Let My People Know

Rabbi Adin Steinsaltz: “Spiritual pleasure inherent in worship.”

Anyone who worships God knows that there is an aspect of spiritual pleasure inherent in worship.

As Rabbi Sheshet says, “Rejoice, my soul, rejoice, my soul; for you have I read [the Torah], for you have I studied [the Mishna]” (Pesahim 68b).

What could be better?

We are not talking about contemptible people who derive physical benefits from their worship, but about pure spiritual pleasure.

Whether it is the act of getting up to pray or sitting down to study Torah, that moment has the potential to be the pinnacle of a person’s worldly pleasure, unconnected to any concern about one’s share in the World to Come.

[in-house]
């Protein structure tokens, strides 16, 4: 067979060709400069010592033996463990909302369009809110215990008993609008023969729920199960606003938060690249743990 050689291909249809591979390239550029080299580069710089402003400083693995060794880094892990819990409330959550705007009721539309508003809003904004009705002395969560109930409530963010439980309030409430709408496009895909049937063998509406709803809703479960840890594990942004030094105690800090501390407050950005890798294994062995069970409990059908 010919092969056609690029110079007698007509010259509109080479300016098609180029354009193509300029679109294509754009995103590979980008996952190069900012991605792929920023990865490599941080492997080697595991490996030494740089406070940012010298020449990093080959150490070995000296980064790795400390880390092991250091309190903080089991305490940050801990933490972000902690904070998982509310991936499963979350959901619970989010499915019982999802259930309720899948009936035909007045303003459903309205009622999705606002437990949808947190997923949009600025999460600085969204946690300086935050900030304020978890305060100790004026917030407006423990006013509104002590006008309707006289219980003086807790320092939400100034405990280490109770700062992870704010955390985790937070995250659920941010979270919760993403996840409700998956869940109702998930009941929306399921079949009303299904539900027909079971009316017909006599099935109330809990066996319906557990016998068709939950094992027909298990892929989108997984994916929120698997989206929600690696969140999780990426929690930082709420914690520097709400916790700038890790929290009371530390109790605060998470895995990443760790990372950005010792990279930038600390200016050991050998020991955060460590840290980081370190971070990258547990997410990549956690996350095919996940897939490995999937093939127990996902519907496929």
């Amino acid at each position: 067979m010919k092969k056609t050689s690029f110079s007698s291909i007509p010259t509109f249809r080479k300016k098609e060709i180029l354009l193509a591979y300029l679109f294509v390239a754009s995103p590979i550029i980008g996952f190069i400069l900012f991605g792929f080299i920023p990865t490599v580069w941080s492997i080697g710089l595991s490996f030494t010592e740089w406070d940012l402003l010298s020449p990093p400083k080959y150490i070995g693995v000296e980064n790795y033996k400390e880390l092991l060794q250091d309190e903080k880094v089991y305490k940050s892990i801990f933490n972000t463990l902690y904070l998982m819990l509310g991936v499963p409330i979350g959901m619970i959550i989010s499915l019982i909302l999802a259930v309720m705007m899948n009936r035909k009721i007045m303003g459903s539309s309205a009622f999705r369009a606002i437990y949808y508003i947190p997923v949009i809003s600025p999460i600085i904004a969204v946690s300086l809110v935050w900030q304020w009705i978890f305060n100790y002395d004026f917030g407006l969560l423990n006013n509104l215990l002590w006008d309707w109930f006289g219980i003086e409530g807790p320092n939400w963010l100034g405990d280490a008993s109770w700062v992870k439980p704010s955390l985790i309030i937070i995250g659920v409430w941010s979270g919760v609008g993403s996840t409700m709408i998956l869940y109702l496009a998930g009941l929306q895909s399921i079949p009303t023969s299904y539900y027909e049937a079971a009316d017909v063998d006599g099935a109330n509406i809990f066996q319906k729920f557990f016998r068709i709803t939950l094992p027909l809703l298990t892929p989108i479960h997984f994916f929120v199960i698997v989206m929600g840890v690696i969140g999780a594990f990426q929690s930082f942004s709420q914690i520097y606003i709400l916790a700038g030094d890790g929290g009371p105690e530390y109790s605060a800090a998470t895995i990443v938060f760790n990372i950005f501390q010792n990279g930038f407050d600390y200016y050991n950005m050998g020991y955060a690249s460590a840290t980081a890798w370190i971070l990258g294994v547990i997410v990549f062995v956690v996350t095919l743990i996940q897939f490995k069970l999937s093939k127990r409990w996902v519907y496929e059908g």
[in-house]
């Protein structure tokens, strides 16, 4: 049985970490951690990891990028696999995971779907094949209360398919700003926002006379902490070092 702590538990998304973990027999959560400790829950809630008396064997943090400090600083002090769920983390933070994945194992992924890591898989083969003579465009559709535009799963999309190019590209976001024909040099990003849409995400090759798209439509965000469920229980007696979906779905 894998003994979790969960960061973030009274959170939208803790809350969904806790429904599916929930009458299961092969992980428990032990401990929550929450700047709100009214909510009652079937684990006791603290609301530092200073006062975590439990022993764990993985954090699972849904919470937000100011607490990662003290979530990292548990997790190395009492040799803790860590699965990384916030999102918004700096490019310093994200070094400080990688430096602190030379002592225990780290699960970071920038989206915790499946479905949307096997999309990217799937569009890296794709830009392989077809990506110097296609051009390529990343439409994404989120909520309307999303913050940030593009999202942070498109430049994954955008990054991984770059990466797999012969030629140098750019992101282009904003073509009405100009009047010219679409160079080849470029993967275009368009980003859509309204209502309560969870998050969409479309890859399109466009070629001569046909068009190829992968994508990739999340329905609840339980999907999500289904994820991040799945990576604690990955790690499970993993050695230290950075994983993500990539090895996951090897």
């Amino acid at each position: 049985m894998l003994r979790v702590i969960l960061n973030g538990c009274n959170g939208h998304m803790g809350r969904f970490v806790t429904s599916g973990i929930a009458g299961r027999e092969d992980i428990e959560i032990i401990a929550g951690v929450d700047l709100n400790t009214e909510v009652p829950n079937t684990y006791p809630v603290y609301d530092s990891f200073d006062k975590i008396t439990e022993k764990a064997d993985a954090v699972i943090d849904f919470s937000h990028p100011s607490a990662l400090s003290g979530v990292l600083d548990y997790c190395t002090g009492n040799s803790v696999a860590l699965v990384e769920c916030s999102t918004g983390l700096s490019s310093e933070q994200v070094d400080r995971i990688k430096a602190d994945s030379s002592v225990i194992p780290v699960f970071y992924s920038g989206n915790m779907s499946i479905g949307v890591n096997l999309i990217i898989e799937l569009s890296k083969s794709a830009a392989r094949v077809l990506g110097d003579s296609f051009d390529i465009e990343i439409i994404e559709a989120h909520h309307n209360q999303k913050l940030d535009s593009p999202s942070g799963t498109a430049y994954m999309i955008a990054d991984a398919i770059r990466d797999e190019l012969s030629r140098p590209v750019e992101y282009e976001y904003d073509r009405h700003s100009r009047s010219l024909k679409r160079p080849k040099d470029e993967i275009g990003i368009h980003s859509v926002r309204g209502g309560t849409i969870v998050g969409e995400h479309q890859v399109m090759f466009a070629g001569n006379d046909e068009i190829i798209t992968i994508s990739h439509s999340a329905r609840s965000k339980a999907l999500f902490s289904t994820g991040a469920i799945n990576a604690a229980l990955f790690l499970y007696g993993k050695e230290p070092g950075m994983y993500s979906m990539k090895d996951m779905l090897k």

I was once the guest of a Jewish dairy farmer who lived on a kibbutz.

He did physical labor for close to eight hours each day – and he was not a young man – and then he would bathe, have a small meal, and sit for between eight and nine hours studying Talmud.

And whenever it was possible, he would study for another few hours after that.

The fact that he studied bareheaded and that his home lacked a mezuza had nothing to do with the simple pleasure he derived from connecting with God through Torah study.

–Rabbi Adin Steinsaltz